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Long-term Survivors

Op-Ed: Why I'm Holding on to AIDS

Why I'm Holding on to AIDS

I don't just have HIV. I'm living with AIDS. And I'm not ready to "let go" of the term and the history it evokes. 

AIDS. Those four letters form a diagnosis that many still equate with death. Unfortunately, even understanding the difference between AIDS and HIV—and between AIDS circa 1984 and AIDS 2016—doesn’t drain the power or negative connotations from the acronym. Which is why some HIV activists, doctors and service providers advocate ditching it for the more “appropriate” stage 3 HIV.  AIDS has more than just fallen out of fashion, it is a term that many within the HIV community no longer utter, and those in mainstream media too often use incorrectly. It is laden with pain and suffering and stigma—and I could be the only one wondering if that isn’t exactly the reason we should keep using it.  

We all know that words are powerful and choosing the right one’s matters. HIV and AIDS are not equivalent. Activists have been struggling for years to get that simple point through to the general populace. The distinction is real and it is necessary. Most of those diagnosed with HIV today may never have AIDS. Whether we chose to call it AIDS or stage 3 HIV, the diagnosis is only made when someone with HIV has their CD4 count fall below 200 and/or they begin to experience certain opportunistic diseases (like toxoplasmosis or Kaposi's sarcoma).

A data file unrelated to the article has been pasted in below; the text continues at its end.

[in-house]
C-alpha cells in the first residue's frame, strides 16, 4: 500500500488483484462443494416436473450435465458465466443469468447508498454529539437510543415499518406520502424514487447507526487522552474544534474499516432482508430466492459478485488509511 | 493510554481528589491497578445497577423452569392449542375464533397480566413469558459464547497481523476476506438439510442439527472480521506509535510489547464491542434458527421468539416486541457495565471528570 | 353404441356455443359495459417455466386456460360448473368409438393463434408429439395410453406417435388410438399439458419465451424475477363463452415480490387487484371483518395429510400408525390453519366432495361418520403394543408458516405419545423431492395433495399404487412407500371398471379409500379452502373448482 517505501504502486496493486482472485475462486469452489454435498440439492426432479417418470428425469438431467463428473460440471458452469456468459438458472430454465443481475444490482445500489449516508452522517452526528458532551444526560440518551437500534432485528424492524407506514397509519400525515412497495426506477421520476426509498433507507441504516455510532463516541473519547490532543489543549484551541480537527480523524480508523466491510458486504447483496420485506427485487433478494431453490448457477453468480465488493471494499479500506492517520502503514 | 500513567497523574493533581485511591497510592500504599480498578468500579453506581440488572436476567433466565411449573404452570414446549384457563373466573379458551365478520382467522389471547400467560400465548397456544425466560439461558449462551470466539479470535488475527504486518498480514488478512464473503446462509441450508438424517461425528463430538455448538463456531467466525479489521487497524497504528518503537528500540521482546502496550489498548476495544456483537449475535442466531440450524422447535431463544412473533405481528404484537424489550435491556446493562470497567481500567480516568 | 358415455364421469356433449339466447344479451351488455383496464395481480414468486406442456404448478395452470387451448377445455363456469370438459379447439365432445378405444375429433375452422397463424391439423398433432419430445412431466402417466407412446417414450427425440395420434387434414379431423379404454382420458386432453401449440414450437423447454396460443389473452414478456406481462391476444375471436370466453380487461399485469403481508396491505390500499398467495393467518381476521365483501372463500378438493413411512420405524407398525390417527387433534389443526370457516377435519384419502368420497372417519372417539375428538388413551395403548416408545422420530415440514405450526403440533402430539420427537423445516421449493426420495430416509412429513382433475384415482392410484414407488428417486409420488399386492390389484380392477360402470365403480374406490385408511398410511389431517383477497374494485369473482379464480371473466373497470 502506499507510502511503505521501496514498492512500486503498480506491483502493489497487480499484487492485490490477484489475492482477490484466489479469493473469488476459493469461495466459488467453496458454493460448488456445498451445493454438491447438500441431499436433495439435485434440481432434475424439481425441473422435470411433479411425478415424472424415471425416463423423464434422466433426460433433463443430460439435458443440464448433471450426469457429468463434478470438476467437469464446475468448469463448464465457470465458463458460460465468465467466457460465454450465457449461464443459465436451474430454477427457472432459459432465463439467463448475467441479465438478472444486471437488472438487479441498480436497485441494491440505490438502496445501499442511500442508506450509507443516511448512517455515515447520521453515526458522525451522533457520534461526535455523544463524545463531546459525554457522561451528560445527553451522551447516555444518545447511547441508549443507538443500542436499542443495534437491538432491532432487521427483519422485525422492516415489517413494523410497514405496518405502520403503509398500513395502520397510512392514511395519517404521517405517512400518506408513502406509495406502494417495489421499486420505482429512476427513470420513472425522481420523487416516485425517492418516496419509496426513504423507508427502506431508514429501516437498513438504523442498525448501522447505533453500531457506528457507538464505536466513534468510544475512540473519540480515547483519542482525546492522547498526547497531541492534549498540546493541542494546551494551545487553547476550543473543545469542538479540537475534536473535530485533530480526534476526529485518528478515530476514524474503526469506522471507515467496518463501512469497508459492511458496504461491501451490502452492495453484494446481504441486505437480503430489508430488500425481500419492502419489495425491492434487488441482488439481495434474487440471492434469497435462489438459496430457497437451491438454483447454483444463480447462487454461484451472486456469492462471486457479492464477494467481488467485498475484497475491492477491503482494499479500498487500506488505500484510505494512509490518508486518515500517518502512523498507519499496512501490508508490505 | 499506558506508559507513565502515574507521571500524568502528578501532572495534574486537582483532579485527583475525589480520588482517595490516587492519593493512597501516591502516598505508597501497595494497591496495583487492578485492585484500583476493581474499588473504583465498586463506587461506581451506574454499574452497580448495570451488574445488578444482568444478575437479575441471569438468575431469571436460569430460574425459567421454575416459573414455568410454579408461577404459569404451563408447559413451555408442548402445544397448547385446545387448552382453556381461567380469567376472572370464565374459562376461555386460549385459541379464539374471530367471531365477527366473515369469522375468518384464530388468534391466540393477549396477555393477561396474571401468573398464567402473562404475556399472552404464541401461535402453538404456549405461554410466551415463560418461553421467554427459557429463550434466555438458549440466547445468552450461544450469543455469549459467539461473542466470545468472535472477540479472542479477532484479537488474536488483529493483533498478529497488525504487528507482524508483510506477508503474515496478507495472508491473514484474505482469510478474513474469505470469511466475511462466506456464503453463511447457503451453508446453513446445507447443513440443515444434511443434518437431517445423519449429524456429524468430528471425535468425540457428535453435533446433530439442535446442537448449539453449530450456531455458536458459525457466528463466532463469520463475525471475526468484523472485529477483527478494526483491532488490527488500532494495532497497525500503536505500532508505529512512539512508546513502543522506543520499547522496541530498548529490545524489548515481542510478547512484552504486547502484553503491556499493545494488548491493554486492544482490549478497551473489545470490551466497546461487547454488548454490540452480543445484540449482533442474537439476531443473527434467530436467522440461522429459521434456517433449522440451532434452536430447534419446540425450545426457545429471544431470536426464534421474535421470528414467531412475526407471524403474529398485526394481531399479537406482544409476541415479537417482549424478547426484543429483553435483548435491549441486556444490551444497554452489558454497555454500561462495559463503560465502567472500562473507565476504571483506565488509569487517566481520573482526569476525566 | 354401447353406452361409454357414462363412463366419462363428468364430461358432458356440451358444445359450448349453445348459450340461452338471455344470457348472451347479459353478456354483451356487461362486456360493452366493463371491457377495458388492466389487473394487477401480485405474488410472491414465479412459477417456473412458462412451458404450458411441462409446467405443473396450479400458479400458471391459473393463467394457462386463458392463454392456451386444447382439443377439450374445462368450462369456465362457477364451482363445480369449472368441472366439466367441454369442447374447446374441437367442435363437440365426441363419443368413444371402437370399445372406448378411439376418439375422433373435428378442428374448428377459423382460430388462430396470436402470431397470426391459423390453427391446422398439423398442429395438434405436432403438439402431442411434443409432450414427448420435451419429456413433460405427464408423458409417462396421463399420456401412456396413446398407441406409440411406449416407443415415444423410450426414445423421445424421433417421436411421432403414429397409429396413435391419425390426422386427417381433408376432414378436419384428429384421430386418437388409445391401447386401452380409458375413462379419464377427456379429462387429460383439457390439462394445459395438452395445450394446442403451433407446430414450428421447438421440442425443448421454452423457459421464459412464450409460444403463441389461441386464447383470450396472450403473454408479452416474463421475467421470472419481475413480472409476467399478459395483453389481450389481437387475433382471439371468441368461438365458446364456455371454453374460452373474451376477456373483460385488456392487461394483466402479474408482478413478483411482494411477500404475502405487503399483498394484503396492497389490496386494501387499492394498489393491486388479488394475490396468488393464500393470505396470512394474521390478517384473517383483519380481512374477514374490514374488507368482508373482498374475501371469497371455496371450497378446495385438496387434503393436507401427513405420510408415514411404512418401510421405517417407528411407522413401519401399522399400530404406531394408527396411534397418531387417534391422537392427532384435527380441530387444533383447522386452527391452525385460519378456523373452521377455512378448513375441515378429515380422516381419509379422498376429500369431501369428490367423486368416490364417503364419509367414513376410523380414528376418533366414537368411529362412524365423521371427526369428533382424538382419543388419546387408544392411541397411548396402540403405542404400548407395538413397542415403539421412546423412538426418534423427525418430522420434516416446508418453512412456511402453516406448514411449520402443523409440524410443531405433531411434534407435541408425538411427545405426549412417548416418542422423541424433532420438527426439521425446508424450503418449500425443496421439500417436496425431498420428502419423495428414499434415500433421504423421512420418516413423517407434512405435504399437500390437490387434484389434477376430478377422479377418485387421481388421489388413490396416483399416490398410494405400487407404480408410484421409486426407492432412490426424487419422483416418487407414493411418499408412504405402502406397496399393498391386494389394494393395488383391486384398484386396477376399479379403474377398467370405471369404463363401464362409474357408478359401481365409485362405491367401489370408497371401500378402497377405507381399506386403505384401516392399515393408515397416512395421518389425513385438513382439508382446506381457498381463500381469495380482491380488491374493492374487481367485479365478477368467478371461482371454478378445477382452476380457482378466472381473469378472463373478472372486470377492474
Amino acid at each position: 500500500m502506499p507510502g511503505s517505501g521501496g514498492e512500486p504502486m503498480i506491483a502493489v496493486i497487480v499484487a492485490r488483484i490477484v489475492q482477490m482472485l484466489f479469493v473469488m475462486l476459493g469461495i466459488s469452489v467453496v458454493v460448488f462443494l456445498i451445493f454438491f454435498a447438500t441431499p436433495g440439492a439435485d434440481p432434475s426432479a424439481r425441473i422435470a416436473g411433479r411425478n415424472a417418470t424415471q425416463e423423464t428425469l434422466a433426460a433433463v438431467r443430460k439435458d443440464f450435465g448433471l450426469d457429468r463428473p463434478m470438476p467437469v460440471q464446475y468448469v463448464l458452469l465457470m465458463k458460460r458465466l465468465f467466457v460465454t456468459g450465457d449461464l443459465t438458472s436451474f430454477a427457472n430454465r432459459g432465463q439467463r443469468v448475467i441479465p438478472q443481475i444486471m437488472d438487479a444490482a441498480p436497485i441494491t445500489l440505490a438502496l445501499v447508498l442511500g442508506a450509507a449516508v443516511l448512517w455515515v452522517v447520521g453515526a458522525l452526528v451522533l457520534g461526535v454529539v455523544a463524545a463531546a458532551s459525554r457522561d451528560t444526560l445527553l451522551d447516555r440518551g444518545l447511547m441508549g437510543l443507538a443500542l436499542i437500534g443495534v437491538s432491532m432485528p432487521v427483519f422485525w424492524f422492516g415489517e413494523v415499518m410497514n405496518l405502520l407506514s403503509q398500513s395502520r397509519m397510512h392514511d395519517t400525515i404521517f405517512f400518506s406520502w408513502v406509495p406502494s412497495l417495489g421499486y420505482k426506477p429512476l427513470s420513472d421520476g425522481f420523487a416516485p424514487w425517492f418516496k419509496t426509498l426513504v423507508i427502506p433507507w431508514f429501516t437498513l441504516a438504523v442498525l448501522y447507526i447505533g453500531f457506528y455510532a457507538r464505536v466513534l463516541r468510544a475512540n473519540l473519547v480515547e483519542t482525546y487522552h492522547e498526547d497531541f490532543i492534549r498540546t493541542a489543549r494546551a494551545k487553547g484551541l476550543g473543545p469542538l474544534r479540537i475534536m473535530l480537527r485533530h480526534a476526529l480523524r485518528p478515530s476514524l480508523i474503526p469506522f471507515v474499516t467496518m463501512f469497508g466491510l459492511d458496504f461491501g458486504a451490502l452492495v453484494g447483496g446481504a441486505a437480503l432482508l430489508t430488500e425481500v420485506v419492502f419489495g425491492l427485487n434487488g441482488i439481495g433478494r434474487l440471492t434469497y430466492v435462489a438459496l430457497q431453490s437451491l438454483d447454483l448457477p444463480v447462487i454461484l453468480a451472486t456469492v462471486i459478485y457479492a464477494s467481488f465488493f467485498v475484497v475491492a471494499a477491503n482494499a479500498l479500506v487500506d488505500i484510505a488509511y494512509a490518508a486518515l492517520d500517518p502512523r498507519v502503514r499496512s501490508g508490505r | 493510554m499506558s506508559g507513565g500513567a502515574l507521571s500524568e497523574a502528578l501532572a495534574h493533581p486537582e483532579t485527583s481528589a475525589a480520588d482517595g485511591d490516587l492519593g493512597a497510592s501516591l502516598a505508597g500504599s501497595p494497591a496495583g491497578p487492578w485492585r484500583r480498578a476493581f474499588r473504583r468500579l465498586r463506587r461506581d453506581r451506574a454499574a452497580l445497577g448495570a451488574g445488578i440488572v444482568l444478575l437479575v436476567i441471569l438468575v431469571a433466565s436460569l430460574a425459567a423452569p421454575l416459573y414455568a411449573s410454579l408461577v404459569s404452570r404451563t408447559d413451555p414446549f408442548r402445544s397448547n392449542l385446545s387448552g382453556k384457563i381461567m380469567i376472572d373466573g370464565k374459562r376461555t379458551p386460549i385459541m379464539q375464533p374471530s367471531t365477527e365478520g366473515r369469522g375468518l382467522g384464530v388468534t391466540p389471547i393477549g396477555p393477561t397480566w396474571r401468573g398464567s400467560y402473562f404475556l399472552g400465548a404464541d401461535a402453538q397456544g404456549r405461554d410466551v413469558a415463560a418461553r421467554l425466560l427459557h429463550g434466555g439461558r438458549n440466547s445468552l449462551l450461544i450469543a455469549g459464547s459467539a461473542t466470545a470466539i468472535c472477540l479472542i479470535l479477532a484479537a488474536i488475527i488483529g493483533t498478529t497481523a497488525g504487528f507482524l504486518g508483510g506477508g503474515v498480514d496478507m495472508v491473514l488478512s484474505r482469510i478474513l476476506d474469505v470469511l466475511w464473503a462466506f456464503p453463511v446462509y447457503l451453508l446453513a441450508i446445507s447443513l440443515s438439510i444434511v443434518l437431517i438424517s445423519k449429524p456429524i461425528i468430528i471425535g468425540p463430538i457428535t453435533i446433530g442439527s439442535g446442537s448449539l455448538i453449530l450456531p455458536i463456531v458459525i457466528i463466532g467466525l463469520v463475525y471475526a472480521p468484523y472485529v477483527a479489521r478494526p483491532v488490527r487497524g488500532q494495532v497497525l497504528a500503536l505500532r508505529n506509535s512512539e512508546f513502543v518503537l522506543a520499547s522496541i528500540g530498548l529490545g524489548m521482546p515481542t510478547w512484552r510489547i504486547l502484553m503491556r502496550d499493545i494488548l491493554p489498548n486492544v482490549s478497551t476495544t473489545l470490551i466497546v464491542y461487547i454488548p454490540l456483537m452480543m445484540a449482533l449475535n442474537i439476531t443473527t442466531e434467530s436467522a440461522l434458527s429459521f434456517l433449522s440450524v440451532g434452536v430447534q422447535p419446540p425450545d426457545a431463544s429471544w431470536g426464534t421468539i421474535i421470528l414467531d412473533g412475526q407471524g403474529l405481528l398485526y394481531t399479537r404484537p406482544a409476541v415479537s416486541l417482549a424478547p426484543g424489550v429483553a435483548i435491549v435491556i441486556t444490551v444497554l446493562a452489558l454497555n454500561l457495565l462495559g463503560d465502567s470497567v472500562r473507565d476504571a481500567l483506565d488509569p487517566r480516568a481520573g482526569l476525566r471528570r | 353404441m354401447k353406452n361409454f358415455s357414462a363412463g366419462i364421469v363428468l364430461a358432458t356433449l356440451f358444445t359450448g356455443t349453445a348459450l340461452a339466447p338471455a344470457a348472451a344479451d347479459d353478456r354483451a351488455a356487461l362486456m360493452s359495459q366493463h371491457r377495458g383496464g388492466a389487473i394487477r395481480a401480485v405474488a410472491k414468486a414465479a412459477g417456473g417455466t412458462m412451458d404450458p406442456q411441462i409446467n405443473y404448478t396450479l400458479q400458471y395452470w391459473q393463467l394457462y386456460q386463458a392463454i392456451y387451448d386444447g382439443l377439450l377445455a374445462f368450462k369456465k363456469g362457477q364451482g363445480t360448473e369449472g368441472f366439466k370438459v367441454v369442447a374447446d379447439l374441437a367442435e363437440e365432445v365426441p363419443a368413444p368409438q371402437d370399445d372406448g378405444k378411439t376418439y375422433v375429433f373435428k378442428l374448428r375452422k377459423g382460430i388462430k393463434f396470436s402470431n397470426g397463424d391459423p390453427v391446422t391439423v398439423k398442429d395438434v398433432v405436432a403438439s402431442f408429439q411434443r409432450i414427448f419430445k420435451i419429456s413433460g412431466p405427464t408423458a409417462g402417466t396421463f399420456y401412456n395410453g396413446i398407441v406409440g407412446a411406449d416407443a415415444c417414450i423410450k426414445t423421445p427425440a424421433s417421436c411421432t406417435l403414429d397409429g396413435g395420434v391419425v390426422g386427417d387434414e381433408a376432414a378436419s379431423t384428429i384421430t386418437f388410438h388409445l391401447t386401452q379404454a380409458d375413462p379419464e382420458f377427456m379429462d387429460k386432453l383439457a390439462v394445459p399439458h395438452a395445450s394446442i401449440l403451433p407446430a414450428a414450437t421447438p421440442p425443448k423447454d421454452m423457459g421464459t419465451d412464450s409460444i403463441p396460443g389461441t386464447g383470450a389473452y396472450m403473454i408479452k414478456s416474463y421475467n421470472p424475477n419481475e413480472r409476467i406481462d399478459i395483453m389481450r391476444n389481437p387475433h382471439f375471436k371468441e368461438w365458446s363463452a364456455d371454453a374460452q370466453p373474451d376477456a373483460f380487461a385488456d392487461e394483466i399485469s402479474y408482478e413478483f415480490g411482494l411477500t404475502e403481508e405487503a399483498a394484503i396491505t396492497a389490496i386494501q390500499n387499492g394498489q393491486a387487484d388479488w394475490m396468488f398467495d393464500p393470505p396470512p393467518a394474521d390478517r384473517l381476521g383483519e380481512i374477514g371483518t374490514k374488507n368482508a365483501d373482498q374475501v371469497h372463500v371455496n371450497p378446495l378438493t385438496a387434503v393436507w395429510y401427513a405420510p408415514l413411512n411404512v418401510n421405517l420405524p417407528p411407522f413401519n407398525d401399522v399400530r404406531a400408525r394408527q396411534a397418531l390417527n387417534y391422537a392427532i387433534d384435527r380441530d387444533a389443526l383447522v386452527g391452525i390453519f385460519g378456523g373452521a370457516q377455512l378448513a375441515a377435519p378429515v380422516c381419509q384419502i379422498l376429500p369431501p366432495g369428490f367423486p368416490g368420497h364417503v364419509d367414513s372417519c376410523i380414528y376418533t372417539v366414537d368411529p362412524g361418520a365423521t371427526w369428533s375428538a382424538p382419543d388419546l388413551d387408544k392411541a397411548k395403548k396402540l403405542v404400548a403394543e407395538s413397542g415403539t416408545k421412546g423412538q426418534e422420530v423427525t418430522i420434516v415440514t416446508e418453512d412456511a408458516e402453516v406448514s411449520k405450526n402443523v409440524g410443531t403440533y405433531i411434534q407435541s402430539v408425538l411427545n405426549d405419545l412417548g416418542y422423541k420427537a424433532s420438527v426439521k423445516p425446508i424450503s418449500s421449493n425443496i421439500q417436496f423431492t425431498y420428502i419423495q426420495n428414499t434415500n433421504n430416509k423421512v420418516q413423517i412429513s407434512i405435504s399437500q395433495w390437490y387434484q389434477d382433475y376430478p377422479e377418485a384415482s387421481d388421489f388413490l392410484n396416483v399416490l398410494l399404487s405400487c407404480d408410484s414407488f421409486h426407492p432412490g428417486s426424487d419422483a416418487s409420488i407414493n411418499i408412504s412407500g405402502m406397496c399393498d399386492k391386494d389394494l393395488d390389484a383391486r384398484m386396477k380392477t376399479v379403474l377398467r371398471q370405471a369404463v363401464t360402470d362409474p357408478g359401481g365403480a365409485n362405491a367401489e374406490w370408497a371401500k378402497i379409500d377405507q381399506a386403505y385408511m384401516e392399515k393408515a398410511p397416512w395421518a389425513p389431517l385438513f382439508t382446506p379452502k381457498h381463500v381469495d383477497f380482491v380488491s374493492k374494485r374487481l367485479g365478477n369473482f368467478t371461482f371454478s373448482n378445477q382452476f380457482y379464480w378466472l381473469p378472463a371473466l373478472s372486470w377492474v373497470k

Antiretrovirals are been so successful in treating HIV and suppressing viral loads that some people believe the only way to have AIDS-related illnesses is to flagrantly ignore doctor’s orders and avoid or discontinue care. That simply isn’t true.

AIDS occurs when someone’s immune system has been badly damaged. Some of us received an AIDS diagnosis 30 years ago, long before ART and we have never been able to reach the viral suppression those who start ART soon after infection can do today. Others did go off meds—for many reasons, including side effects like bone density loss and buffalo humps—and our health deteriorated. Still others are struggling with AIDS-related illnesses simply because they didn’t realize they were poz until their illness had the upper hand. As studies are repeatedly showing, it’s much harder to knock HIV down once it’s well established.

Some people act as though the success of ART has all but eliminated AIDS, as if it was one of those antiquated eradicated diseases like polio.  But the truth is, people are still dying of AIDS today. Perhaps more importantly, people are also living with AIDS today.

And that is true not only in the Deep South—where African-Americans are more likely to not only become poz but also to experience negative health outcomes including AIDS-related deaths—but also in places like San Francisco, where there are nearly 10,000 people living with AIDS. That number is separate and distinct from the 15,000 people living with HIV in the city. In fact, 85 percent of those living with AIDS are expected to continue doing so, (living that is) at least 5 years. Our chances of survival may go down the longer we live with AIDS, but there are still thousands of us who will continue living with AIDS as we age.